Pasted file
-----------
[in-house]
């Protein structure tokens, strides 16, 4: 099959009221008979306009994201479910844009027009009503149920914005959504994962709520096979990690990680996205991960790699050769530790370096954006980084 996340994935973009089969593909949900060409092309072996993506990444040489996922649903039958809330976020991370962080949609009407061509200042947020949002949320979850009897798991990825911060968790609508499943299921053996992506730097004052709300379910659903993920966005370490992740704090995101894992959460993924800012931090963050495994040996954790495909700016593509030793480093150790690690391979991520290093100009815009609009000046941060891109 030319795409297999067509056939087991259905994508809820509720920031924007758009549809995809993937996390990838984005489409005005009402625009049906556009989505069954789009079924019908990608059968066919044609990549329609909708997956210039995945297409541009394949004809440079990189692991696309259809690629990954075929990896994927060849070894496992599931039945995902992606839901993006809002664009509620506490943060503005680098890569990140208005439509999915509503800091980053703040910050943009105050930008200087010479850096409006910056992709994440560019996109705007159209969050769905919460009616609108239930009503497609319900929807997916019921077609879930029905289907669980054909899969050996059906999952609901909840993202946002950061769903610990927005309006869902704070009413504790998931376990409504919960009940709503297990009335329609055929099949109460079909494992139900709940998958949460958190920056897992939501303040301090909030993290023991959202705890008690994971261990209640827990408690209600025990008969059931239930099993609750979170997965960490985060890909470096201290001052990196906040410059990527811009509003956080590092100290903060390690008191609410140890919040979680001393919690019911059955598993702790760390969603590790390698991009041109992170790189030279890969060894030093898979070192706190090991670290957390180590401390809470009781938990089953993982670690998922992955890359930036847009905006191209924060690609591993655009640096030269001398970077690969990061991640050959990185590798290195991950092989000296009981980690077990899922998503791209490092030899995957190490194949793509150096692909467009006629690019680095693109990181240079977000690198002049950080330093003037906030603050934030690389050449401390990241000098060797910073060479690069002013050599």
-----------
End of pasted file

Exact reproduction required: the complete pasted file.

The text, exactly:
[in-house]
């Protein structure tokens, strides 16, 4: 099959009221008979306009994201479910844009027009009503149920914005959504994962709520096979990690990680996205991960790699050769530790370096954006980084 996340994935973009089969593909949900060409092309072996993506990444040489996922649903039958809330976020991370962080949609009407061509200042947020949002949320979850009897798991990825911060968790609508499943299921053996992506730097004052709300379910659903993920966005370490992740704090995101894992959460993924800012931090963050495994040996954790495909700016593509030793480093150790690690391979991520290093100009815009609009000046941060891109 030319795409297999067509056939087991259905994508809820509720920031924007758009549809995809993937996390990838984005489409005005009402625009049906556009989505069954789009079924019908990608059968066919044609990549329609909708997956210039995945297409541009394949004809440079990189692991696309259809690629990954075929990896994927060849070894496992599931039945995902992606839901993006809002664009509620506490943060503005680098890569990140208005439509999915509503800091980053703040910050943009105050930008200087010479850096409006910056992709994440560019996109705007159209969050769905919460009616609108239930009503497609319900929807997916019921077609879930029905289907669980054909899969050996059906999952609901909840993202946002950061769903610990927005309006869902704070009413504790998931376990409504919960009940709503297990009335329609055929099949109460079909494992139900709940998958949460958190920056897992939501303040301090909030993290023991959202705890008690994971261990209640827990408690209600025990008969059931239930099993609750979170997965960490985060890909470096201290001052990196906040410059990527811009509003956080590092100290903060390690008191609410140890919040979680001393919690019911059955598993702790760390969603590790390698991009041109992170790189030279890969060894030093898979070192706190090991670290957390180590401390809470009781938990089953993982670690998922992955890359930036847009905006191209924060690609591993655009640096030269001398970077690969990061991640050959990185590798290195991950092989000296009981980690077990899922998503791209490092030899995957190490194949793509150096692909467009006629690019680095693109990181240079977000690198002049950080330093003037906030603050934030690389050449401390990241000098060797910073060479690069002013050599």